Close up of Rodin's The Thinker

Image by  Brian – Progressive Spin

Our thoughts can influence our energy level – how good we feel.  To explain what I mean I’d like to tell you a story.

The story is about two friends who will we call Jack and Jill.  Jack started business a business a few months ago.  He’s quite unclear what he is legally required to do or even how to keep the books for his business.  Jill is just about to finish studying a bookkeeping course.  It wasn’t a very good course and so she is still a bit confused about how to set up a set of books for a business.  She thinks that helping Jack set up the books for his business will help Jack and herself too – it will give her some experience with bookkeeping in the real world. 

And so Jill goes over to Jacks place one afternoon.  After saying hello over coffee they get down to the serious business of constructing some accounts for Jacks business.  Things go well for a while but then . . . they hit a snag.  Jill’s course just hasn’t covered the way that Jack needs to keep his books – he sells lots of little items.  Keeping a record of each one would be impossibly time consuming but how else could he keep track of inventory – or find out anything about which items sell best.  This is a major snag: they try and think of ways, the search the net, they look through Jill’s course notes repeatedly.  After three hours they are thoroughly exhausted and fed up.  They can see no way forward, they have been over the same ground five or six times and it is simply no use.  To say they were out of energy would be an understatement.  (Jill’s opinions about her course don’t bear printing on this family-friendly blog don’t bear repeating.)

But then . . . Jill thinks of something to try and, it works!  There is a way.  It’s pretty easy and will do everything Jack needs to know.  They are elated: it is late now, but the rush of energy carries them along for another hour or two.  Finally they finish late at night, content with having got the way to do Jack’s books figured out.

This is a fairly normal kind of story.  Things like this happen every day.  But, in one way, it is very strange.  The elation came from an intellectual insight.  It didn’t come from doing any exercise or eating some food for an energy boost.  It just came because of the realisation that there was a way to solve a problem.  Late night after working a couple of hours more they felt better than when they had worked less but couldn’t see a way to solve a problem. 

This is a simple illustration of the power of our thoughts.  We can go from energy less and miserable to energised and elated in seconds just by realising that we can solve a problem.

It was experiences like this that lead to the founding of positive psychology – the originator of the movement Martin Seligman wrote a book called Learned Optimism.  If we can learn to look on the bright side we will usually feel better.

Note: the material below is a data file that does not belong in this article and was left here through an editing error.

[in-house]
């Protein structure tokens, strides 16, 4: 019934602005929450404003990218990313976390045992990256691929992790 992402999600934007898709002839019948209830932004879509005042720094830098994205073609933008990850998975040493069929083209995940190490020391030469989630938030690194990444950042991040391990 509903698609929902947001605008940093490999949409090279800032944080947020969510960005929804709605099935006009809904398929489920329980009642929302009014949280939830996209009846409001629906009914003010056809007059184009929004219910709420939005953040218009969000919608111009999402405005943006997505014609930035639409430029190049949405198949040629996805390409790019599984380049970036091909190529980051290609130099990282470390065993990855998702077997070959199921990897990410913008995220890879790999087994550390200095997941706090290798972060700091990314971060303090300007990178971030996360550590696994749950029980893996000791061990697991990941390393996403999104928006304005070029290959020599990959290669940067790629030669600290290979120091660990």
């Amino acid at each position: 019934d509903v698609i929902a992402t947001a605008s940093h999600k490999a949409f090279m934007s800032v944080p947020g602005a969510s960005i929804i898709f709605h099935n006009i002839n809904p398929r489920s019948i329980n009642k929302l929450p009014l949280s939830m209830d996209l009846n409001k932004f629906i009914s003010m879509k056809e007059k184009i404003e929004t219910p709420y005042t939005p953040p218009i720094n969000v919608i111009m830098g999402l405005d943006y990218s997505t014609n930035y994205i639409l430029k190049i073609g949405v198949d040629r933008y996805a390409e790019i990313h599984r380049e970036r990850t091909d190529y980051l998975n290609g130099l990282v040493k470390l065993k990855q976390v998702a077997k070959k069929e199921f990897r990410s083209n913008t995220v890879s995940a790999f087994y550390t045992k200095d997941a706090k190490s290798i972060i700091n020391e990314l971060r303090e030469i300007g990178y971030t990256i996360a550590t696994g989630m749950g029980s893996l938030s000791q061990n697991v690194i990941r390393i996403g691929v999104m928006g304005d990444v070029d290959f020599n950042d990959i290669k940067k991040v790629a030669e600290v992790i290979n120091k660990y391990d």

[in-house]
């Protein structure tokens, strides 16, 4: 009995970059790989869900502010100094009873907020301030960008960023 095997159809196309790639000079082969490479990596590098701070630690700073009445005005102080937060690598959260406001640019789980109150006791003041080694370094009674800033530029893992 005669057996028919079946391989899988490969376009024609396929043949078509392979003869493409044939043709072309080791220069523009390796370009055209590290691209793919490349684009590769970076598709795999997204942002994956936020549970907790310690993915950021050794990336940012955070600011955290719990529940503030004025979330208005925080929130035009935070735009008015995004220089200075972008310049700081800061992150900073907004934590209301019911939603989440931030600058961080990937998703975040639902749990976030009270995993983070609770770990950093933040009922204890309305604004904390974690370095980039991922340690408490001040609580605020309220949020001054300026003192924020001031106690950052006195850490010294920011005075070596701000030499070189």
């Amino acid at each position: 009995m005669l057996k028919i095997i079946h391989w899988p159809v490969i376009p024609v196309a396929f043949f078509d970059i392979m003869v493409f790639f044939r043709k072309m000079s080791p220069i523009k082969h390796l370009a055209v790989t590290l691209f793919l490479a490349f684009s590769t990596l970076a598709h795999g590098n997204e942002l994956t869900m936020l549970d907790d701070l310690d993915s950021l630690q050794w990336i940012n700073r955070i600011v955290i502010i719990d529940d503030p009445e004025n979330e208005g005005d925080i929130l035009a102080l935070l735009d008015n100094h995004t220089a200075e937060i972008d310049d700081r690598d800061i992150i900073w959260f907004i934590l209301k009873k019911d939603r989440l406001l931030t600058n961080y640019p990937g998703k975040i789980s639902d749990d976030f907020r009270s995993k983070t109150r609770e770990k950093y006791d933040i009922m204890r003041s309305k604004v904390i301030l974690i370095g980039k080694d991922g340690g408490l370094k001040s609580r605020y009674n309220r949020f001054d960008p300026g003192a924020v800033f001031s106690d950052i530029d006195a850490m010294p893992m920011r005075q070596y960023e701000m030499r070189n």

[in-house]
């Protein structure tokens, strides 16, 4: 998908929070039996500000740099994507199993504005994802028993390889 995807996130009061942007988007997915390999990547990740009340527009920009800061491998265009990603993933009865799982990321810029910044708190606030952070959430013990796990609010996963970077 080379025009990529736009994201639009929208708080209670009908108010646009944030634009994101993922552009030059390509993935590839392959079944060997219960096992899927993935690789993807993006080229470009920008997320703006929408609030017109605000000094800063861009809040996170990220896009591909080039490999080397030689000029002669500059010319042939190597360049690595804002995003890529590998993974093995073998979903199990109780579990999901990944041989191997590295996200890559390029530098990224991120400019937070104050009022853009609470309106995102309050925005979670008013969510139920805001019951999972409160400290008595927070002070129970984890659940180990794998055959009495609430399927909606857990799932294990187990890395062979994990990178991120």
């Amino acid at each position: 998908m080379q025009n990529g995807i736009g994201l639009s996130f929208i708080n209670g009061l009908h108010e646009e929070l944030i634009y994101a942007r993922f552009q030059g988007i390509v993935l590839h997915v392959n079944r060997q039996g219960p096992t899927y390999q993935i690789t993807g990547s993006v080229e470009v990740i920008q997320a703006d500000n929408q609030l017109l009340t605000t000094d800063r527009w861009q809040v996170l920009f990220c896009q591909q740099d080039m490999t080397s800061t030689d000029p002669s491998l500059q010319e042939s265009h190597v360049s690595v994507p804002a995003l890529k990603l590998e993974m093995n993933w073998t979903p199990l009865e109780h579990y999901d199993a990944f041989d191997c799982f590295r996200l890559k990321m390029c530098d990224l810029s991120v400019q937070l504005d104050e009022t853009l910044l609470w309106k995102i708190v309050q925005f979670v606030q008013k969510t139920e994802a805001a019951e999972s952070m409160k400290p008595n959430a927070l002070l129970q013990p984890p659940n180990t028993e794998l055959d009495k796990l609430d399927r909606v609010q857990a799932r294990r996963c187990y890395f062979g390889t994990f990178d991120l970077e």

Does this mean we ignore the rotten parts of life?  This can lead to crass insensitivity, it’s like saying,  “Sure your friend died a long and painful death, but hey it’s a sunny day!”  I don’t think there are many people who would seriously advocate this.

A friend of mine says that trying to ignore the rotten parts of life is like trying to pull the wool over your own eyes: it just doesn’t work.  When we’re in pain there is no use pretending otherwise.  Pretending our world doesn’t contain awful events is just, well, pretence.  (This doesn’t mean that we need to obsess about them; but to try to ignore them uses up our energy, and we live diminished lives.)

I want to draw attention to how important our attitude to life is.  I don’t want to say that, ‘if we just think the right way, then everything will be fine’.  It seems to me that there is a real world beyond our thoughts.  This is a world of quite wonderful beauty and has some parts that are truly awful; and just trying to think differently won’t make the awful bits go away.  Our thoughts and our attitude to life are powerful but not all-powerful.  Just changing our thoughts won’t change the world.

To become familiar with the power of your thoughts you can try the following experiments.

  • Recall experiences you have had like Jack and Jill’s – where a realisation changed how you felt; for better or worse.
  • Recall a time when you put a childhood fear of feeling behind you.  How did you do this?  What was the realisation that lead to this happening?
  • Close your eyes and recall a time when you were in love with someone.  Recall it as vividly as you can, what it felt like in your body.  Then open your eyes.  It is possible that the world will look slightly different.

If you would to tell me about a time when you learned about the power of your thoughts I’d love to hear it.  Please tell me your story in the comments.  Looking forward to hearing from you.

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